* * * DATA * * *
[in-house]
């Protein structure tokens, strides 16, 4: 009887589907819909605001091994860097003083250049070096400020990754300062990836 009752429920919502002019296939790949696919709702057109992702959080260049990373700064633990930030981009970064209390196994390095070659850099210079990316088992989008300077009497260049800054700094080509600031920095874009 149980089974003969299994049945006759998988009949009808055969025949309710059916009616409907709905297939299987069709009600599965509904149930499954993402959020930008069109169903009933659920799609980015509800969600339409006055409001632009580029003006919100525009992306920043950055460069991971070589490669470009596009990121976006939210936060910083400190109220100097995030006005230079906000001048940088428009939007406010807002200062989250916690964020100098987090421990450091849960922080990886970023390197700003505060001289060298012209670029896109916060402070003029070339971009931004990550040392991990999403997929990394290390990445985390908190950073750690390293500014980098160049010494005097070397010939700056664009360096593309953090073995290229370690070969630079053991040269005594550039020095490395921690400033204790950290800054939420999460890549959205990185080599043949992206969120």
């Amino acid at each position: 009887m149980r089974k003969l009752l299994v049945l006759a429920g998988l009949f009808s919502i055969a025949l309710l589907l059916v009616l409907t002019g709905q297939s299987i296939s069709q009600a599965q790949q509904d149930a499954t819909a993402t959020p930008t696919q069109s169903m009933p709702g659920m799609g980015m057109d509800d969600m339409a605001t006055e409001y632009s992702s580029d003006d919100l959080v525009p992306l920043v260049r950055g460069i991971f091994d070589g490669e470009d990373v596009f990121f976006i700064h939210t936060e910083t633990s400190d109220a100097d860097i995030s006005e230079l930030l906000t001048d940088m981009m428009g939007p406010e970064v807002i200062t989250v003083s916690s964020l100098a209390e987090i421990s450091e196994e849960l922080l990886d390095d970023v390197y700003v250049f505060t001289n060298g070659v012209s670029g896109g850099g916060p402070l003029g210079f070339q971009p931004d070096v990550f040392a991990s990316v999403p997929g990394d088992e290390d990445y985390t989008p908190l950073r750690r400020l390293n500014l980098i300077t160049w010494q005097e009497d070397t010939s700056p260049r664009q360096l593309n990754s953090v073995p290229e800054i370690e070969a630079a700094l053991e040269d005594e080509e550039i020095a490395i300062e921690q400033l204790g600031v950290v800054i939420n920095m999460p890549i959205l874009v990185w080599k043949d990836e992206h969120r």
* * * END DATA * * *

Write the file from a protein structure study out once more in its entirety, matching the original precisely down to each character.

[in-house]
């Protein structure tokens, strides 16, 4: 009887589907819909605001091994860097003083250049070096400020990754300062990836 009752429920919502002019296939790949696919709702057109992702959080260049990373700064633990930030981009970064209390196994390095070659850099210079990316088992989008300077009497260049800054700094080509600031920095874009 149980089974003969299994049945006759998988009949009808055969025949309710059916009616409907709905297939299987069709009600599965509904149930499954993402959020930008069109169903009933659920799609980015509800969600339409006055409001632009580029003006919100525009992306920043950055460069991971070589490669470009596009990121976006939210936060910083400190109220100097995030006005230079906000001048940088428009939007406010807002200062989250916690964020100098987090421990450091849960922080990886970023390197700003505060001289060298012209670029896109916060402070003029070339971009931004990550040392991990999403997929990394290390990445985390908190950073750690390293500014980098160049010494005097070397010939700056664009360096593309953090073995290229370690070969630079053991040269005594550039020095490395921690400033204790950290800054939420999460890549959205990185080599043949992206969120």
């Amino acid at each position: 009887m149980r089974k003969l009752l299994v049945l006759a429920g998988l009949f009808s919502i055969a025949l309710l589907l059916v009616l409907t002019g709905q297939s299987i296939s069709q009600a599965q790949q509904d149930a499954t819909a993402t959020p930008t696919q069109s169903m009933p709702g659920m799609g980015m057109d509800d969600m339409a605001t006055e409001y632009s992702s580029d003006d919100l959080v525009p992306l920043v260049r950055g460069i991971f091994d070589g490669e470009d990373v596009f990121f976006i700064h939210t936060e910083t633990s400190d109220a100097d860097i995030s006005e230079l930030l906000t001048d940088m981009m428009g939007p406010e970064v807002i200062t989250v003083s916690s964020l100098a209390e987090i421990s450091e196994e849960l922080l990886d390095d970023v390197y700003v250049f505060t001289n060298g070659v012209s670029g896109g850099g916060p402070l003029g210079f070339q971009p931004d070096v990550f040392a991990s990316v999403p997929g990394d088992e290390d990445y985390t989008p908190l950073r750690r400020l390293n500014l980098i300077t160049w010494q005097e009497d070397t010939s700056p260049r664009q360096l593309n990754s953090v073995p290229e800054i370690e070969a630079a700094l053991e040269d005594e080509e550039i020095a490395i300062e921690q400033l204790g600031v950290v800054i939420n920095m999460p890549i959205l874009v990185w080599k043949d990836e992206h969120r």